St. Louis and St. Charles Bankruptcy Lawyer
September 10, 2018 Bankruptcy, Chapter 7 No Comments

Medical debt is one of the most common causes of financial problems in the United States today. Even if you’re insured, an unexpected injury or illness can leave with tens-of-thousands in medical bills, if not more. For many people, this kind of debt is simply unmanageable, so they do the only thing they can—ignore the bills and let them pile up.

Unfortunately, ignoring any type of debt will substantially hurt your credit, making it difficult to obtain financing for large purchases, get a credit card, or even get a job. But if you can’t pay it, and you shouldn’t ignore it, what can you do? This is where bankruptcy might be able to help.

Chapter 7 Basics

Chapter 7 bankruptcy is a type of bankruptcy that can completely eliminate certain types of debt, including medical debt. In Chapter 7, the bankruptcy trustee will sell off a debtor’s non-exempt assets and use the proceeds from the sale to pay off creditors. Any leftover debts will be discharged, provided that they are not within a few narrow categories of debt that are usually nondischargeable. Fortunately, medical debts are dischargeable, so Chapter 7 can often help people with unpaid medical bills get on their feet. Other types of debts that Chapter 7 bankruptcy can often eliminate include the following:

  • Credit card bills
  • Personal loans
  • Utility bills
  • Past-due rent
  • Auto loans
  • Certain tax debts
  • Civil judgments
  • Collection accounts

Is Chapter 7 Right for You?

After reading the material above, you may feel like you’re ready to head down to the courthouse and file your Chapter 7 bankruptcy today. After all, if you can eliminate all of your debts, including your unexpected medical debt, why not? It is important to keep in mind that there are certain drawbacks associated with filing, and you need to weigh these against the potential benefit you may obtain. Some of the things you need to consider include the following:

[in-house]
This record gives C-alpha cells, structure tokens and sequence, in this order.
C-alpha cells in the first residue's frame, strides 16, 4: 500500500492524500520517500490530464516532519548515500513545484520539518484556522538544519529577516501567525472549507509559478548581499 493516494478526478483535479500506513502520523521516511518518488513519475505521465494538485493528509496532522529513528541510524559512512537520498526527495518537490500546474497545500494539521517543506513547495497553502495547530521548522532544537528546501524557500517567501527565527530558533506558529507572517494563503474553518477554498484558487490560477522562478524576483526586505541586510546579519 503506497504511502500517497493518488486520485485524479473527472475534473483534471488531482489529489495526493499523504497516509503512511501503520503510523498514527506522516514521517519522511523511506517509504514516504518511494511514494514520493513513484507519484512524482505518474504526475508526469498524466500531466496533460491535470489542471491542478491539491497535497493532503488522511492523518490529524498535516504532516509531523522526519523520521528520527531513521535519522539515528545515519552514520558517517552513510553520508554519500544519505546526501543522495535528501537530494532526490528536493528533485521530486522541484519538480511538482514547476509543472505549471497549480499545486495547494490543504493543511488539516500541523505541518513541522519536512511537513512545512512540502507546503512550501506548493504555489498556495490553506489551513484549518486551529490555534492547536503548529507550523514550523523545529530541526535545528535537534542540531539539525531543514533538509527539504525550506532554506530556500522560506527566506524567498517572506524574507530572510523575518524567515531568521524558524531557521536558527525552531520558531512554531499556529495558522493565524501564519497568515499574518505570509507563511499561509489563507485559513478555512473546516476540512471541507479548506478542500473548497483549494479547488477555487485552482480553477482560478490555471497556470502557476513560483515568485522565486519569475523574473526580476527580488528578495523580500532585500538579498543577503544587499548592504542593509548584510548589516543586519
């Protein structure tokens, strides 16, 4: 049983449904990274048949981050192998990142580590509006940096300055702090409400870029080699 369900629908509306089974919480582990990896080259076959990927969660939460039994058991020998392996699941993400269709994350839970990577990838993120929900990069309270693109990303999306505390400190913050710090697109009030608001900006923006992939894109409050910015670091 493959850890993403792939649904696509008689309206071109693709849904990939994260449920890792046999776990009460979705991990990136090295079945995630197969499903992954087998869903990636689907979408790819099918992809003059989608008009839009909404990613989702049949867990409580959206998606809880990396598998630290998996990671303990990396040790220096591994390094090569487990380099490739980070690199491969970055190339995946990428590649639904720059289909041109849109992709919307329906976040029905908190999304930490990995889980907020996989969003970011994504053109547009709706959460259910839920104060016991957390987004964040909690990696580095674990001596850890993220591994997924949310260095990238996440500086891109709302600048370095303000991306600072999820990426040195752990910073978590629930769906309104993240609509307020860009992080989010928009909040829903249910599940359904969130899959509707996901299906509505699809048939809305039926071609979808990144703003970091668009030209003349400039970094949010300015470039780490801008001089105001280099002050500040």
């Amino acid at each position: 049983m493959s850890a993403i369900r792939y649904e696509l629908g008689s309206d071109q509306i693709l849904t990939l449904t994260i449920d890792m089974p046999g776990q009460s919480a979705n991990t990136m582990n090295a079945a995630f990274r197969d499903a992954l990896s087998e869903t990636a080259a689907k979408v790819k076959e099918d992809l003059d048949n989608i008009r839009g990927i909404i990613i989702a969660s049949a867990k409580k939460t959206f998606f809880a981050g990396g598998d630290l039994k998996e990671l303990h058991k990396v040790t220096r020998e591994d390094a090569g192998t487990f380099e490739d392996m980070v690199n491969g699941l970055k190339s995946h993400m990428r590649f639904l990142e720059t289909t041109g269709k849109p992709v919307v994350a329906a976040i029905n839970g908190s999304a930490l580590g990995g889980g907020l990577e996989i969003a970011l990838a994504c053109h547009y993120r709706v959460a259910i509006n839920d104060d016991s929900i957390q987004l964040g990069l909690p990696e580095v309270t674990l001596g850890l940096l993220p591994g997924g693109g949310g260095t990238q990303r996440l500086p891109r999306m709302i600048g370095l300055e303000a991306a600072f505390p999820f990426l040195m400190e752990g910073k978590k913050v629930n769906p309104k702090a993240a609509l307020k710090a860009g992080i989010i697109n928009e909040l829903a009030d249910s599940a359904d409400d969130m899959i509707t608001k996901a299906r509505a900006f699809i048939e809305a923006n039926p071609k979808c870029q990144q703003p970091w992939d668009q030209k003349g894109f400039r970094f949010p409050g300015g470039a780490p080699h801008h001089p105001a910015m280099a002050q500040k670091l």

• Your assets – If you have nonexempt assets, they will likely be seized by the bankruptcy trustee and sold off before you obtain a discharge.
  • Your income – If you can afford to make payments on your debt or settle it, it may be better to do so than to eliminate through bankruptcy.
  • Chapter 13 – If you earn a regular income, you may want to consider filing for Chapter 13 bankruptcy instead. While you will need to make payments to the court for three to five years, your assets will not be at risk.

Speak to a St. Louis and St. Charles Bankruptcy Lawyer about Your Debts Today!

If you have incurred significant medical debt and are having problems paying it off, you should speak to an attorney as soon as you can. A lawyer will be able to identify whether bankruptcy is a good option for you and may be able to help you eliminate your debt and obtain a fresh financial start. To schedule a free case evaluation with Bankruptcy attorney in St. Louis, call the Law Offices of Kenneth P. Carp today at (636) 947-3600 or contact us online.

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